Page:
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Facebook said on Wednesday that a federal investigation into its privacy practices could cost the company as much as $5 billion.
In its quarterly results reported to investors, Facebook said that for now it was setting aside $3 billion to pay in potential penalties to the Federal Trade Commission but that the eventual number could be much higher by the time the FTC’s investigation is over.
“We estimate that the range of loss in this matter is $3.0 billion to $5.0 billion. The matter remains unresolved, and there can be no assurance as to the timing or the terms of any final outcome,” the company said.
The FTC said last year it was investigating reports that the British consulting firm Cambridge Analytica improperly gained access to the data of tens of millions of Facebook users, seven years after Facebook agreed to improve its privacy practices to settle an earlier dispute with the FTC.
The commission is also weighing whether and how to hold Facebook CEO Mark Zuckerberg personally accountable for mismanaging users’ private data, two sources familiar with the discussions told NBC News last week.
Shares rose about 8 percent in after-hours trading following Facebook’s announcement.
The share price rise was seen by some as proof that even a multi-billion-dollar fine against Facebook was too light a punishment for the company's perceived transgressions.
"Last month, I said that a fine in the low billions of dollars would amount to a slap on the wrist for Facebook," tweeted Rep. David Cicilline, D-R.I. "Tonight, we learned that’s how Wall Street sees it too - as a slap on the wrist. If the FTC won’t act, Congress has to."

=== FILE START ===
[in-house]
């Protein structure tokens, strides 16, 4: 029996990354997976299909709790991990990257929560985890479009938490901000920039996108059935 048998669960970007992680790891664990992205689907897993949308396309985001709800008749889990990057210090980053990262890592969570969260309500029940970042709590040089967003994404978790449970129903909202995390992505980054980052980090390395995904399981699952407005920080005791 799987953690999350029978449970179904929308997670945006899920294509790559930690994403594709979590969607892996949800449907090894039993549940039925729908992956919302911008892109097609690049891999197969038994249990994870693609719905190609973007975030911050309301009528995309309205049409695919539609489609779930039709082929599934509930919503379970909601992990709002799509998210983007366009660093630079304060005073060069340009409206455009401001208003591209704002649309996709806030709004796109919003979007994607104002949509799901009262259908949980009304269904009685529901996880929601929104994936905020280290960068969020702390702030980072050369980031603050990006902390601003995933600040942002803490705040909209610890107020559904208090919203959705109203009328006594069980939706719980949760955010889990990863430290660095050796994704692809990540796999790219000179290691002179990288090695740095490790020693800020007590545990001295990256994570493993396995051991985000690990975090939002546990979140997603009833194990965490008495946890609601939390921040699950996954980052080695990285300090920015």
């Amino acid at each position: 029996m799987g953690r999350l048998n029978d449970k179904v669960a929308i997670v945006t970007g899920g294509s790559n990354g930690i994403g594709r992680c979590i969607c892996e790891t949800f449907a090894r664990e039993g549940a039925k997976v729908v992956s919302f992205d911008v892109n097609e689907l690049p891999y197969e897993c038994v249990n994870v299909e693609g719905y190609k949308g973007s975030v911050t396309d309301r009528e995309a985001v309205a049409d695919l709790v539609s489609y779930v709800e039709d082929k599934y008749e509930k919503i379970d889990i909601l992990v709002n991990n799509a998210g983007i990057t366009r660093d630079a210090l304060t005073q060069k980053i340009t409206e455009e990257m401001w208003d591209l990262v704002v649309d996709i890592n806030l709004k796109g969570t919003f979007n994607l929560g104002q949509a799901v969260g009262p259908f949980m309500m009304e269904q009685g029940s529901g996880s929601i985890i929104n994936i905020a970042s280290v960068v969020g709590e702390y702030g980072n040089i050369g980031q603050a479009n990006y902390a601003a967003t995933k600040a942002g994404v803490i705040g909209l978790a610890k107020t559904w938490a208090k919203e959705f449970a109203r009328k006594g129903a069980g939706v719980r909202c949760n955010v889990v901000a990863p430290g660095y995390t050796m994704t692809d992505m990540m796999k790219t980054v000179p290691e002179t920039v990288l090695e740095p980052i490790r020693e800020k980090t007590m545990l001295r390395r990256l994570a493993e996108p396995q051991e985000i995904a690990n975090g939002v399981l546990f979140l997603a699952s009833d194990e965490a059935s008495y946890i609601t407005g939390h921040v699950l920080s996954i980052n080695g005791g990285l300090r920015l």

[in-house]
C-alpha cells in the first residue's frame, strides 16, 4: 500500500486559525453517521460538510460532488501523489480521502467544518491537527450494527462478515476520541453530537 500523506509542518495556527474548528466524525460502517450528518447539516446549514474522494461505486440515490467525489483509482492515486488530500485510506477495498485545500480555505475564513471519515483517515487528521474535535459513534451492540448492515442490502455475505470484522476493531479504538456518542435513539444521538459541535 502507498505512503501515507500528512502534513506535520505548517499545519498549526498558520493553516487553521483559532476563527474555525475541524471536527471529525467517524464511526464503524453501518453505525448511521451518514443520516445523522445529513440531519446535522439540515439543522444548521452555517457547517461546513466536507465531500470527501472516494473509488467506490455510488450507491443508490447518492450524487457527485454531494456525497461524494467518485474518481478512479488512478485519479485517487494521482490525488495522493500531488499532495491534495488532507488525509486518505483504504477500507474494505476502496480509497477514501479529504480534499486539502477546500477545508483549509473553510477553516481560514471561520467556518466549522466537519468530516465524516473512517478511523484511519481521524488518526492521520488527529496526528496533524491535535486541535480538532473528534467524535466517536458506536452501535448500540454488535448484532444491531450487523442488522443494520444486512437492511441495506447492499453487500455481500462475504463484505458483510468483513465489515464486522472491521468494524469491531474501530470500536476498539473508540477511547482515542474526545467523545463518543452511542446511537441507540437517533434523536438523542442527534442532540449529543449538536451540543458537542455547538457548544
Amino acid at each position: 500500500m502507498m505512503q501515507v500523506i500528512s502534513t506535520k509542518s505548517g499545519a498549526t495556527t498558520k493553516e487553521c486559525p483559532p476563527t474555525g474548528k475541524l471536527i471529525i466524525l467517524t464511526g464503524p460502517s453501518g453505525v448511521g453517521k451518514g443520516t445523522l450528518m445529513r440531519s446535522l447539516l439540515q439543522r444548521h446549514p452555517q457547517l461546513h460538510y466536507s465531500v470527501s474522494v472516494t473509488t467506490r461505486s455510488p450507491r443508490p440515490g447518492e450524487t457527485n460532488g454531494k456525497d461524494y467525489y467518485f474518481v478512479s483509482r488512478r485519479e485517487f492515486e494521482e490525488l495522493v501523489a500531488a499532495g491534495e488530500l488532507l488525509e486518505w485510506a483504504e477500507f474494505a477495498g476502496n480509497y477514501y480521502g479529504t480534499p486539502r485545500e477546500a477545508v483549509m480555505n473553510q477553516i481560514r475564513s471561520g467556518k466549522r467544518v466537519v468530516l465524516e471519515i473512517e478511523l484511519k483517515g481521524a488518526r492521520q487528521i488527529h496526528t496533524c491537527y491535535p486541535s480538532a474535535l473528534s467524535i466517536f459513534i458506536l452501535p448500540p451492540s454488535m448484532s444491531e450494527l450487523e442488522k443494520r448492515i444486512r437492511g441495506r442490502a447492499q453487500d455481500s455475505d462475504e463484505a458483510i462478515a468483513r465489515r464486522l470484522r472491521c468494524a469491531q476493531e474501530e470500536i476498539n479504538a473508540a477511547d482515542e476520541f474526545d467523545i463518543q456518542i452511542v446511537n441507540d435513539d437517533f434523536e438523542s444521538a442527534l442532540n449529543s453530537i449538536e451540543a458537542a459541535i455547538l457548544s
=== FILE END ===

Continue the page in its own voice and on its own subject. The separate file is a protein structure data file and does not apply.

Facebook did not say how close it was to a possible settlement agreement with the FTC. Bloomberg News reported on Wednesday that the company was in “advanced talks” with a group of state attorneys general to resolve a parallel investigation by them.
The company said it had $45.2 billion in cash, cash equivalents and marketable securities at the end of March.
On a conference call with Wall Street analysts, Chief Financial Officer Dave Wehner was asked how an FTC case might force changes to Facebook’s business model. He declined to comment. “Can’t really comment further, as this is an ongoing matter,” he said.
The FTC can bring injunctions in addition to monetary penalties, said Ashkan Soltani, a former FTC chief technologist. “Depending on the injunctions, they may impact certain ad practices,” Soltani said on Twitter.
For example, Soltani said, the FTC might want to restrict the ability of Facebook to use data — such as a person's address book for ad-targeting purposes — if Facebook collected that data for an entirely different reason.
The possible FTC penalty “is not expected to be tax-deductible,” the company added in a footnote.
Facebook said in its results that its platform had 2.38 billion monthly active users worldwide at the end of March, an increase of 8 percent from a year earlier.
It reported revenue for the first three months of the year of $15.1 billion, an increase of 26 percent from the same period a year earlier.
Zuckerberg told analysts on the conference call that Facebook would spend much of the next five years focusing on a shift toward private encrypted messaging, with less of an emphasis on the public posts and news feeds that have been at the company’s core.
He said, though, that the shift won’t have an immediate impact on the company’s ad business, telling analysts he’s “confident that won’t be a significant issue.”